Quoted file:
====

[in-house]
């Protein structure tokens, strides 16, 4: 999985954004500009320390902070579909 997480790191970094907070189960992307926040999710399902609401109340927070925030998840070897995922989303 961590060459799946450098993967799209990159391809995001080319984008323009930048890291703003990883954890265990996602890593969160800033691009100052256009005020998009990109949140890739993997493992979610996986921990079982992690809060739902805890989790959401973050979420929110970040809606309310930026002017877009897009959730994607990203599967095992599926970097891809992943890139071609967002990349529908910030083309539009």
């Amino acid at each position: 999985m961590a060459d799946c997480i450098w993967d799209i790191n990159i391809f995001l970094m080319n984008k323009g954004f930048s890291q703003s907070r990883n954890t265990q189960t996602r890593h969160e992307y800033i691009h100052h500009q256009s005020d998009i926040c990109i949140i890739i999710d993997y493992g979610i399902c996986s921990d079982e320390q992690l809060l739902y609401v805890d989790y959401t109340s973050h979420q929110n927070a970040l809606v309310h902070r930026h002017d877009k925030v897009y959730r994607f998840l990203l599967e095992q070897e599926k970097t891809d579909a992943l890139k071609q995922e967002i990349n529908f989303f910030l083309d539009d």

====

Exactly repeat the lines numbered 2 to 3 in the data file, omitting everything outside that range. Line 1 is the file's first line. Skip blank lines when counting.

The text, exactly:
């Protein structure tokens, strides 16, 4: 999985954004500009320390902070579909 997480790191970094907070189960992307926040999710399902609401109340927070925030998840070897995922989303 961590060459799946450098993967799209990159391809995001080319984008323009930048890291703003990883954890265990996602890593969160800033691009100052256009005020998009990109949140890739993997493992979610996986921990079982992690809060739902805890989790959401973050979420929110970040809606309310930026002017877009897009959730994607990203599967095992599926970097891809992943890139071609967002990349529908910030083309539009």
């Amino acid at each position: 999985m961590a060459d799946c997480i450098w993967d799209i790191n990159i391809f995001l970094m080319n984008k323009g954004f930048s890291q703003s907070r990883n954890t265990q189960t996602r890593h969160e992307y800033i691009h100052h500009q256009s005020d998009i926040c990109i949140i890739i999710d993997y493992g979610i399902c996986s921990d079982e320390q992690l809060l739902y609401v805890d989790y959401t109340s973050h979420q929110n927070a970040l809606v309310h902070r930026h002017d877009k925030v897009y959730r994607f998840l990203l599967e095992q070897e599926k970097t891809d579909a992943l890139k071609q995922e967002i990349n529908f989303f910030l083309d539009d």